• Chapter 20 172
  • Chapter 21 178
  • Chapter 22 186
  • Chapter 23 191
  • Chapter 24 203
  • Chapter 25 209
  • Chapter 26 222
  • Chapter 27 232
  • Chapter 28 242
  • Chapter 29 258
  • Chapter 30 273
  • Chapter 31 284
  • Chapter 32 297
  • Chapter 33 304
  • Chapter 34 311
  • Chapter 35 322
  • Chapter 36 328
  • Chapter 37 337
  • Chapter 38 346
  • Chapter 39 354
  • Chapter 40 366
  • Chapter 41 377
  • Chapter 42 384
  • Chapter 43 394
  • Chapter 44 405
  • Chapter 45 416
  • Chapter 46 426
  • Chapter 47 435
  • Chapter 48 441
  • Chapter 49 453
  • Chapter 50 463
  • Chapter 51 470
  • Chapter 52 482
  • Chapter 53 490
  • Chapter 54 501
  • Chapter 55 513
  • Chapter 56 525
  • Chapter 57 537
  • Chapter 58 545
  • Chapter 59 554
  • Chapter 60 566
  • Chapter 61 580
  • Chapter 62 586
  • Chapter 63 601
  • Chapter 64 614
  • Chapter 65 632
  • Chapter 66 645
  • Chapter 67 656
  • Chapter 68 669
  • Chapter 69 682
  • Chapter 70 696
  • Chapter 71 707
  • Notes 719
  • Chronology 748
  • Genealogy 752
  • Acknowledgments 755
  • Index 757
  • About the Author 779
Settings

Settings

Typeface
Text size Smaller Larger Reset View mode
Search within

Search within this book

Look up

Look up a word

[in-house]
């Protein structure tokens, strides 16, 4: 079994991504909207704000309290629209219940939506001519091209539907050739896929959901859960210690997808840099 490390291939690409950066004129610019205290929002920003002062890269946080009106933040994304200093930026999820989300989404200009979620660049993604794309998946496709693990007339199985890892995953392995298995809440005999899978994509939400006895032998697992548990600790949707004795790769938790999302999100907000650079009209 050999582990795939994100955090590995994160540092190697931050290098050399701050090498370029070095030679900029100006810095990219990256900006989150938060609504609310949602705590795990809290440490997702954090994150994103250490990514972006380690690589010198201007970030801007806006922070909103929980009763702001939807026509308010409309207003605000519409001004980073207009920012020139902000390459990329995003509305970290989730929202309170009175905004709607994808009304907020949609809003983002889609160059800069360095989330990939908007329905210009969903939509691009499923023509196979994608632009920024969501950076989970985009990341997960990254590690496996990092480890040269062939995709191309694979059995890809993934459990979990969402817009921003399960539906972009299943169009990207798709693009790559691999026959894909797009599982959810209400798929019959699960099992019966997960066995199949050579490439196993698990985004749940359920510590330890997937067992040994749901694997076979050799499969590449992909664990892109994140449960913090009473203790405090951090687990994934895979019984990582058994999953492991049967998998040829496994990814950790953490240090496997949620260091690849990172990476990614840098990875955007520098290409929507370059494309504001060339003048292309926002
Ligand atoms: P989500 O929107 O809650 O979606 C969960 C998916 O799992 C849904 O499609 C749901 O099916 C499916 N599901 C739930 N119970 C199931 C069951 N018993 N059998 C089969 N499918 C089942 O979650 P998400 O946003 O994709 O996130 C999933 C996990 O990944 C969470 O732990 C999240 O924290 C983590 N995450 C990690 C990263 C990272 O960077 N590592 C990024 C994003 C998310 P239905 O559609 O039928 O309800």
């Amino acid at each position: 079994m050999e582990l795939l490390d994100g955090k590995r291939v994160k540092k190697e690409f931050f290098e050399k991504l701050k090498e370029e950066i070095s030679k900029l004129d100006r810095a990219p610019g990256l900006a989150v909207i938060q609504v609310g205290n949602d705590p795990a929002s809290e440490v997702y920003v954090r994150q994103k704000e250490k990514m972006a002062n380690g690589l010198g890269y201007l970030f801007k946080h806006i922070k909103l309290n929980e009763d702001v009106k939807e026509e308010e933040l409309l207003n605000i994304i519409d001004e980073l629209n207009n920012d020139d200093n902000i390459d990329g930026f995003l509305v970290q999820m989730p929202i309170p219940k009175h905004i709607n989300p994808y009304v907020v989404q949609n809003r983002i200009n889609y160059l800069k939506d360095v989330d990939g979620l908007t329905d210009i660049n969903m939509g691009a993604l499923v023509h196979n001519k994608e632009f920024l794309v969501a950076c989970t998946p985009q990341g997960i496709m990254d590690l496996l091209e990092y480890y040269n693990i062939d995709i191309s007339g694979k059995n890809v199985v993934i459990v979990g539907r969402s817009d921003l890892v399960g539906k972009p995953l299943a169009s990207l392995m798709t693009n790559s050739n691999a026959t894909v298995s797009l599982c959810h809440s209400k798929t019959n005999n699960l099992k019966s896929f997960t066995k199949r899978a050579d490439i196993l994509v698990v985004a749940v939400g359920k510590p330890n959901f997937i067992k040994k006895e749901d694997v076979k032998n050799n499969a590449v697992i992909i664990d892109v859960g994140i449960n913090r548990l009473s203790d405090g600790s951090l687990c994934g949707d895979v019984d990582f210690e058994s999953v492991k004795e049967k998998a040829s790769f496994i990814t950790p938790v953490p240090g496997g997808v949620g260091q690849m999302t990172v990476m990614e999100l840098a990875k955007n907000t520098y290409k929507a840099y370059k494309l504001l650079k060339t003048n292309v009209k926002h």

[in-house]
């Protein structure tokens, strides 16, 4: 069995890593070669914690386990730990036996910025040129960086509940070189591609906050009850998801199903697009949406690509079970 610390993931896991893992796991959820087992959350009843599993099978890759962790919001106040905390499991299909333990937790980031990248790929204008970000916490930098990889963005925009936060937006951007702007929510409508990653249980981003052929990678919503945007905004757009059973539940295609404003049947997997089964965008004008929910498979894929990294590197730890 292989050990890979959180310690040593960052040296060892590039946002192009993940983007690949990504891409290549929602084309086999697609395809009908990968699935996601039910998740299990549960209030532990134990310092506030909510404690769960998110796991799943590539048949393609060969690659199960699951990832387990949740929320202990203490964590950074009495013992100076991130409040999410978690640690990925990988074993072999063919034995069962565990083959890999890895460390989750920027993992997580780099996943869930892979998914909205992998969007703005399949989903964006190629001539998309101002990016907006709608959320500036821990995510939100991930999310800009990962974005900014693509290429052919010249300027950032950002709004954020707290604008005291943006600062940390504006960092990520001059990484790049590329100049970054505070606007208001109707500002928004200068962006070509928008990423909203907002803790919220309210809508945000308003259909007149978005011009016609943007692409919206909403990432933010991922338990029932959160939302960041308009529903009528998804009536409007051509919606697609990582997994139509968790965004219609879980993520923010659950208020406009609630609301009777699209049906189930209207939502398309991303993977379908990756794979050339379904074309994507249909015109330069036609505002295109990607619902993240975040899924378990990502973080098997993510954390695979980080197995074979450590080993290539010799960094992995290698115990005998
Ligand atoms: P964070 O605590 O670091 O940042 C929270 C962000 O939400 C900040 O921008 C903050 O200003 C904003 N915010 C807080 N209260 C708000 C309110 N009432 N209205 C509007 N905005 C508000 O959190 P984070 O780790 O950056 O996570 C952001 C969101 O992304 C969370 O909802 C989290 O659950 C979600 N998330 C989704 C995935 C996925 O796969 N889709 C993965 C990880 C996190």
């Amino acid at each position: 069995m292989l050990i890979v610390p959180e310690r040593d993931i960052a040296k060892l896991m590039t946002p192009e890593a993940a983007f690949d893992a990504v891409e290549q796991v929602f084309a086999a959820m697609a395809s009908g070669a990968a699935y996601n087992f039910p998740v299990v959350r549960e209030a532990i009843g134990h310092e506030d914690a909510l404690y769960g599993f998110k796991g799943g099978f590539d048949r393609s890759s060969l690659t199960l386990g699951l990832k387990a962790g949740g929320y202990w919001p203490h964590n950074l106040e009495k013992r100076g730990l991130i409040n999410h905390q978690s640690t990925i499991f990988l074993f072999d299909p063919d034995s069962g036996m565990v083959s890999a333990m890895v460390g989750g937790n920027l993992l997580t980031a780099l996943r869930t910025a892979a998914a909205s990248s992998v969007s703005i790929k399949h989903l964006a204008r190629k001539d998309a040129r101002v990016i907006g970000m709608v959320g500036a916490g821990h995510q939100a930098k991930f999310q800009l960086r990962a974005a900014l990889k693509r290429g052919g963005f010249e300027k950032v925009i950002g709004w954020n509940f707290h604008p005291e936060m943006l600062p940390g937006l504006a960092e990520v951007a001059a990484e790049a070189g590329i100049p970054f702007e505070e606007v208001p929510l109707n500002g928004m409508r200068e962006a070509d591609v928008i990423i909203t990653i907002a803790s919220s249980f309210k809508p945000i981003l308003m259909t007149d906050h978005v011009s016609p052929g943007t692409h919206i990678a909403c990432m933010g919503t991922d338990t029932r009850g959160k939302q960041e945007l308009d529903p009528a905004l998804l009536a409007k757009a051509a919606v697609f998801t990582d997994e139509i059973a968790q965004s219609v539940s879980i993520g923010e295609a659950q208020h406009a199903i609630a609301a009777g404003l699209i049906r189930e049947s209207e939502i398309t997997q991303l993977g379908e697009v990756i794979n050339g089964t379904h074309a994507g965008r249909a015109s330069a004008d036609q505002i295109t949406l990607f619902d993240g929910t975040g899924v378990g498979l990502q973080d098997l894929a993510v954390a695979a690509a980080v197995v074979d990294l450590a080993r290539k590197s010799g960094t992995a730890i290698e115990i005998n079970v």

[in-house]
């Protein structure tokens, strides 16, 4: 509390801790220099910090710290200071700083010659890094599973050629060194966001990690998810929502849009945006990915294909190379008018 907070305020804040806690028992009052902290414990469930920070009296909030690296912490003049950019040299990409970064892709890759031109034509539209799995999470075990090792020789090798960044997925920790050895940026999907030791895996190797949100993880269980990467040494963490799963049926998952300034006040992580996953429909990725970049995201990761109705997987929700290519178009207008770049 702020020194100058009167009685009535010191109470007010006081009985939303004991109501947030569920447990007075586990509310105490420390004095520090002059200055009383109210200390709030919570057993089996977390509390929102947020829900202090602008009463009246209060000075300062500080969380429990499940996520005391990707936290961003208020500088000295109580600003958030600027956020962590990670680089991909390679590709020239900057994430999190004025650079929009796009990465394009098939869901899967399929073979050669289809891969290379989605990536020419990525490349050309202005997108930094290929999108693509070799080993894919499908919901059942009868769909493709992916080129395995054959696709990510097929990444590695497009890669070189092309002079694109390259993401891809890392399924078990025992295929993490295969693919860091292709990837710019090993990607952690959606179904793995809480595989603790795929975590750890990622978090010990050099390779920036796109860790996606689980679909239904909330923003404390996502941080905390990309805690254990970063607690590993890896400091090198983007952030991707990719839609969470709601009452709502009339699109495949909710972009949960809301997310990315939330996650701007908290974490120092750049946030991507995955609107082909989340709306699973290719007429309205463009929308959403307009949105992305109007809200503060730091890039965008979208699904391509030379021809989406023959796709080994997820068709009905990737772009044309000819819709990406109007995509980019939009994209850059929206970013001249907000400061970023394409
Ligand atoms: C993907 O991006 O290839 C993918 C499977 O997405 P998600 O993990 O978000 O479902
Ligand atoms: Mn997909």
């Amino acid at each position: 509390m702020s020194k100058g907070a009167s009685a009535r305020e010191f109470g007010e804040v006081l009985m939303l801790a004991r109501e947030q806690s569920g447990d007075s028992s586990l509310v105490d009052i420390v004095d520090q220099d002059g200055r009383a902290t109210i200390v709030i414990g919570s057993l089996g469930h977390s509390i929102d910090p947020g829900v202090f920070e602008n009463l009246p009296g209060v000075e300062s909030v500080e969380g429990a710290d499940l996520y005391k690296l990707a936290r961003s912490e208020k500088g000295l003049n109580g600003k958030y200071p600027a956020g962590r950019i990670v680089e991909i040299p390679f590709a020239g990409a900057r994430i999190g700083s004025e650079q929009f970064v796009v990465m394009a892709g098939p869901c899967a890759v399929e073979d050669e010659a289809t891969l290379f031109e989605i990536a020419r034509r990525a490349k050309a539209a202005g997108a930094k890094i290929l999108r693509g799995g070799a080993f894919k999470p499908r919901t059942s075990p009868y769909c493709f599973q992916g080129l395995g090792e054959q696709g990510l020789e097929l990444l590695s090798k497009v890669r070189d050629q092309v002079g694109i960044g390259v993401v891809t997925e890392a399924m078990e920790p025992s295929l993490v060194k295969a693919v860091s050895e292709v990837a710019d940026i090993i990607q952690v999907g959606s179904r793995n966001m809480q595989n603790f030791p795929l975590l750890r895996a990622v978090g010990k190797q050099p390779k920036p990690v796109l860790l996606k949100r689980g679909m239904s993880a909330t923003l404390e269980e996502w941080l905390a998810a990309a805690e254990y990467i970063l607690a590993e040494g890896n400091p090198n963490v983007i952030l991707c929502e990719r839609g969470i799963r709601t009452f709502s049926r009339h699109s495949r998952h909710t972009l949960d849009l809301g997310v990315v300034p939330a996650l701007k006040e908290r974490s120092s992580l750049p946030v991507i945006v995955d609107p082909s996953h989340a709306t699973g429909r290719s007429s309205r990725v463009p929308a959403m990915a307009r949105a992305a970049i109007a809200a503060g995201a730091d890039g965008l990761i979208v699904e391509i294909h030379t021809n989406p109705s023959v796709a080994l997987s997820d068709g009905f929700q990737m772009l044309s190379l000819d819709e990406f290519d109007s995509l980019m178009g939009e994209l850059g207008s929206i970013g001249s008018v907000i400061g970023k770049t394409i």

• Dictionary
  • Thesaurus
Please submit a word or phrase above.
Print this page

Print this page

Why can't I print more than one page at a time?

Help
Full screen
Items saved from this book
  • Bookmarks
  • Highlights & Notes
  • Citations
/ 780

matching results for page

    Questia reader help

    How to highlight and cite specific passages

    1. Click or tap the first word you want to select.
    2. Click or tap the last word you want to select, and you’ll see everything in between get selected.
    3. You’ll then get a menu of options like creating a highlight or a citation from that passage of text.

    OK, got it!

    Cited passage

    Style
    Citations are available only to our active members.
    Buy instant access to cite pages or passages in MLA 8, MLA 7, APA and Chicago citation styles.

    "Portraying himself as an honest, ordinary person helped Lincoln identify with his audiences." (Einhorn, 1992, p. 25).

    "Portraying himself as an honest, ordinary person helped Lincoln identify with his audiences." (Einhorn 25)

    "Portraying himself as an honest, ordinary person helped Lincoln identify with his audiences." (Einhorn 25)

    "Portraying himself as an honest, ordinary person helped Lincoln identify with his audiences."1

    1. Lois J. Einhorn, Abraham Lincoln, the Orator: Penetrating the Lincoln Legend (Westport, CT: Greenwood Press, 1992), 25, http://www.questia.com/read/27419298.

    Cited passage

    Thanks for trying Questia!

    Please continue trying out our research tools, but please note, full functionality is available only to our active members.

    Your work will be lost once you leave this Web page.

    Buy instant access to save your work.

    Already a member? Log in now.

    Search by... Author
    Show... All Results Primary Sources Peer-reviewed

    Oops!

    An unknown error has occurred. Please click the button below to reload the page. If the problem persists, please try again in a little while.